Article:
This is the programme for the Science in the City 1500-1800. This page will be updated should anything in the schedule change. Links to each session’s page will be added when they are made live on the day. All times given are for the UK (BST).

Early 17th-century map of London

Monday 6 April

Session 1: 9:30–11:00 – City Streets and the Urban Fabric

Watch the talks and participate in the Q&A here:

  • Boris Jardine, “What’s in a (street) name? Humphrey Cole’s London and the Specificity of Place in Elizabethan Practical Mathematics”
  • Yelda Nasifoglu, “Wren, Hooke, Fitch, and the Fleet Ditch”
  • Umberto Veronesi, “The Ashmolean Museum and Oxford’s 17th-Century Chymical Community: An Archaeological Perspective”

Session 2: 11:30–13:00 – Digitising the City Workshop

Join the workshop here:

  • Adam Corsini, ‘Layers of London’ workshop
  • Q&A followed by broader discussion on digital projects

Session 3: 14:00–16:00 – Instruments, objects, and localities

Read and watch the talks here:

  • Claus Jensen, “The Geometry of 17th Century Dutch Perspective Boxes”
  • Huib Zuidervaart, “Scientia in Middelburg Around 1600: A Prerequisite for the Invention of the Telescope?”
  • Thony Christie, “How Renaissance Nürnberg became the Scientific Instrument Capital of Europe”
  • Torsten Roeder and Jenny Brückner, “Early modern landscapes of collections in Halle, Leipzig and Dresden”

Session 4: 16:30-17:30 – Plenary Lecture

Join us for the live Plenary Lecture here:

  • Pamela Smith, Columbia University, ‘Making and Knowing in Early Modern Europe’


Tuesday 7 April

Session 5: 9:30–11:00 – Networks and Communities

Watch and read the talks here:

  • Edwin Rose, ‘Georg Forster, Joseph Banks and the Publication of the Plants from the South Seas in an Age of Revolution’
  • Didi van Trijp, ‘Knowledge at the Fish market: Observation up close in and around the Historia Piscium (1686)
  • Jordan Goodman and Simon Werrett, ‘Letters and Livestock: Circulation Between Town and Country in the Career of Joseph Banks, 1780-1820.’ 

Session 6: 11:30–12:30 – Science City 1550-1800 Virtual Gallery Tour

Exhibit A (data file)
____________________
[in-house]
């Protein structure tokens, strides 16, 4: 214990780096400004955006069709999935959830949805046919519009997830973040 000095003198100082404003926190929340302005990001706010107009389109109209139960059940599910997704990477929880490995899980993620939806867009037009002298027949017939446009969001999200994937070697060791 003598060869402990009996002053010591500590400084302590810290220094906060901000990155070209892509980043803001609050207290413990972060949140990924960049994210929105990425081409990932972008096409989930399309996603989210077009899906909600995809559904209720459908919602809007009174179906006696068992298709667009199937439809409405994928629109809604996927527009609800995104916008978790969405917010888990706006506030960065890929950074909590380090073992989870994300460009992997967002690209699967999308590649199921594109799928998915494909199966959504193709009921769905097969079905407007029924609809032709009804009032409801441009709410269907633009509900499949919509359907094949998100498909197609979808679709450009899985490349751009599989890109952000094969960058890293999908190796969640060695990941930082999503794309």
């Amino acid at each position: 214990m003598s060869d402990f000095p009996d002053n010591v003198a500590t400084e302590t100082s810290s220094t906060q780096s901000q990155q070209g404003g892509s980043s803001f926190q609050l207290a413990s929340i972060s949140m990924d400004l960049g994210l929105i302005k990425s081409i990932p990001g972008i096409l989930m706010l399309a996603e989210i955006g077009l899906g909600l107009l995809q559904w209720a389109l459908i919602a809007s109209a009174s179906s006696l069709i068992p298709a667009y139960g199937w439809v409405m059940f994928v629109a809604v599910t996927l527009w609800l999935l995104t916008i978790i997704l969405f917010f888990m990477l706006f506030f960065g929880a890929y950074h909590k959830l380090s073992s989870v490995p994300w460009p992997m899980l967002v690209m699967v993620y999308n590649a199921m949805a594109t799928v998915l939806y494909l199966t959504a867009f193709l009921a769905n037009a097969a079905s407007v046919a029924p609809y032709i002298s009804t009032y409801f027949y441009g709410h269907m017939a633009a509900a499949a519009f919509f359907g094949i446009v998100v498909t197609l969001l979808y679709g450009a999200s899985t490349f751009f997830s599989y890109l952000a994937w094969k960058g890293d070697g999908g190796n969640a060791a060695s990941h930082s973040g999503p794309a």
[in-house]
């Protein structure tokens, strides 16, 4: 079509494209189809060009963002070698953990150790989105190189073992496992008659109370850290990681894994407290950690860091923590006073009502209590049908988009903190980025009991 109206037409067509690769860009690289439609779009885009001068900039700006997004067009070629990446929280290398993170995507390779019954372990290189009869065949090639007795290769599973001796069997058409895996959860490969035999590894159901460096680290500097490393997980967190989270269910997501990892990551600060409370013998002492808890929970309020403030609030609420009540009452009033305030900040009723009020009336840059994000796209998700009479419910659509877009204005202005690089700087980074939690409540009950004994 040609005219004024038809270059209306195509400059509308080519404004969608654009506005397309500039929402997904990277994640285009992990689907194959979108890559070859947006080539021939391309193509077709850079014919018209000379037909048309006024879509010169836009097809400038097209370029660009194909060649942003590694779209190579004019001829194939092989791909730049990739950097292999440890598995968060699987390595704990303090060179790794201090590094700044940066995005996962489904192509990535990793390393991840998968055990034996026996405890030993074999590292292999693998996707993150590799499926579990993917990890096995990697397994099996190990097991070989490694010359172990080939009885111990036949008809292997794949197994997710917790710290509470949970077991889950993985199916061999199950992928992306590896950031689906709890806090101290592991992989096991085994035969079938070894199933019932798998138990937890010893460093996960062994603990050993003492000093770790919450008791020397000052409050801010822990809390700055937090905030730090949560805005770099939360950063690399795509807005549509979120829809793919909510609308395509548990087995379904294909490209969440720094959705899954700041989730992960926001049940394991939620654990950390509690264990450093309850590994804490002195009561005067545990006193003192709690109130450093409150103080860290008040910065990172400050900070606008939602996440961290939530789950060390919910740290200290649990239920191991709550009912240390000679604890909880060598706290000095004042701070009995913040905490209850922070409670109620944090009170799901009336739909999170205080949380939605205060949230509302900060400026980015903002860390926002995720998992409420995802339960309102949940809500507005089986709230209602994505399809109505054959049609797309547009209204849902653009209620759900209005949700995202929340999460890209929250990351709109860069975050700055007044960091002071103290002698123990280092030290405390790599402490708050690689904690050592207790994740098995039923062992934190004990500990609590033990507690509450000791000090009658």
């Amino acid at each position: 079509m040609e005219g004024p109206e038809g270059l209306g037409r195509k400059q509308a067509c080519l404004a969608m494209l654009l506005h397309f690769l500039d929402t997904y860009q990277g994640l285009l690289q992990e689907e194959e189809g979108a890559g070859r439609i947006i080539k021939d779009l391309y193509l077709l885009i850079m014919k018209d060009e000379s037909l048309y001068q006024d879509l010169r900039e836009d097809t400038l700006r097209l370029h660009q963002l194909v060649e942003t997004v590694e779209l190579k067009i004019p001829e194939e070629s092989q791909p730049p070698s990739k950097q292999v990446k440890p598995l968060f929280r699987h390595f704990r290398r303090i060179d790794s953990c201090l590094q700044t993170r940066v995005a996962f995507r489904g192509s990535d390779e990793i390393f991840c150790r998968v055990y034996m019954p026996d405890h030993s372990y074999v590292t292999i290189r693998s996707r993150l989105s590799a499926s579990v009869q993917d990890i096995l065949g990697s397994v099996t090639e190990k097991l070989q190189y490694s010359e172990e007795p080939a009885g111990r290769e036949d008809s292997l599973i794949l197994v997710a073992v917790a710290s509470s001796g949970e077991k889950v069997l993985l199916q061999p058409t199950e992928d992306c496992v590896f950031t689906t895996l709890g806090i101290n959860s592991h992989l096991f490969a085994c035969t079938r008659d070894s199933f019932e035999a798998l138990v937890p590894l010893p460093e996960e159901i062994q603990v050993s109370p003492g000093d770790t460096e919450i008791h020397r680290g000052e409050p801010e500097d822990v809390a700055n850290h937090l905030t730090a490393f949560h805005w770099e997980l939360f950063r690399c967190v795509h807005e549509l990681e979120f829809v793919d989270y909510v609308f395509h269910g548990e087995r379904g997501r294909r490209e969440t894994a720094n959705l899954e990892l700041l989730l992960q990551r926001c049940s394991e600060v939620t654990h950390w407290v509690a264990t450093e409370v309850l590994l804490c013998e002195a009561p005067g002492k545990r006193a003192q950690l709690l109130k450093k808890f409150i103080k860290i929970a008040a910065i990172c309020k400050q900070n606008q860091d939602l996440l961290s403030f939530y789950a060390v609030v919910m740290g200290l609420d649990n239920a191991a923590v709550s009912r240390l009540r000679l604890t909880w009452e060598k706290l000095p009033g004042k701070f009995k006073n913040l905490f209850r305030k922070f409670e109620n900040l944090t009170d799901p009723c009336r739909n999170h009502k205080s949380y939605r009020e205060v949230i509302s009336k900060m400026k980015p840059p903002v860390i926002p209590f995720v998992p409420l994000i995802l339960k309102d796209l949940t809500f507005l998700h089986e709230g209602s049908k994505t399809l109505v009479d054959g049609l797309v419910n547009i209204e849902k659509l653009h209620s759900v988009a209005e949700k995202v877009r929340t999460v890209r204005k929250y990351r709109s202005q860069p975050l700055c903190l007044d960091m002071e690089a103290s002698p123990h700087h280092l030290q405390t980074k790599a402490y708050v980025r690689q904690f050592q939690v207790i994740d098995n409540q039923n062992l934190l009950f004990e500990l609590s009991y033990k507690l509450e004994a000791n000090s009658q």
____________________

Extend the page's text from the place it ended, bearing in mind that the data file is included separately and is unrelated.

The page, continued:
Watch the guided tour here:

  • Followed by Q&A with Alex Rose and Alison Boyle (Science Museum)

Session 7: 13:30–15:30 – Institutions

Watch and read the talks here:

  • Noah Moxham, ‘East India House and the business of navigation’
  • Jasmine Kilburn-Toppin, ‘The Royal Mint as knowledge-making space’
  • Janette Bright, ‘Respectable Science at the London Foundling Hospital’
  • Emma Hill, “‘be behind Flamsteed’s House, and I shall see you tomorrow: Social Networks of the Royal Observatory, Greenwich, 1690-1730”

Session 8: 16:00-16:45 – Concluding Discussion

Join the discussion here:

  • Led by panel (Catherine Clarke, Rebekah Higgitt, Pamela H. Smith and Simon Werrett)


Pre-recorded or written papers for Sessions 1, 3 and 5-7 will be made available via posts on this blog, which will be posted at the times given above. These posts will also carry links to online meetings, which will open for the last 40-50 minutes of each session for Q&A and discussion (timing will be indicated). Pages for the live sessions (2, 4 and 8) will likewise carry links and timings to join online. Biographies for speakers in paper panels are available here, those for the workshop and plenary speakers will be on their session posts.


2 thoughts on “Programme

  1. Please feel free to use the comment section here to share relevant projects, websites, events (including side-chats during the conference), publications etc — imagine this is your conference pack and these are the flyers inside it!


  2. Hi all,

    Here’s a link to a new book series that might interest those of you with editorial projects:

    Techne. Knowledge, Technique, and Material Culture (link:

    Edited by Daniel Margocsy and Koen Vermeir, and featuring some of the participants (Pamela Smith, Paola Bertucci) on its Editorial Board:

    The Techne series publishes books in all fields of history that examine the skills, techniques, technologies or material cultures of knowledge, including media. With an emphasis on the notion of “technique”, the series includes topics and approaches that go beyond the traditional history of technology.

    Techniques and skills have been developed and employed by artisans and inventors, and are present in a wide variety of settings. They play a role in grinding natural materials to create dyes and paints, in the playing of musical instruments, in the intricate gestures of a magical performance, in the tacit knowledge involved in a scientific experiment, as well as in the spiritual techniques of many religions. The editors invite contributions that study techniques, skills and training regimes in a broad variety of fields and cultural domains.

    Knowledge is often produced at the intersection of a diversity of material cultures that have developed around artefacts, natural objects, or even the human body. The editors encourage the combination of practice-based and material culture approaches and invite submissions with new analytical and historiographical approaches, including reflexive contributions to the historiography of techniques and studies of technique-related concepts.

    If this interests you: I will be available for a chat during the virtual ‘coffee breaks’,or you can contact me later via this e-mail address:

    Enjoy the conference!

    Best wishes,

    Alexander Sterkens
    (Editor for Brepols)


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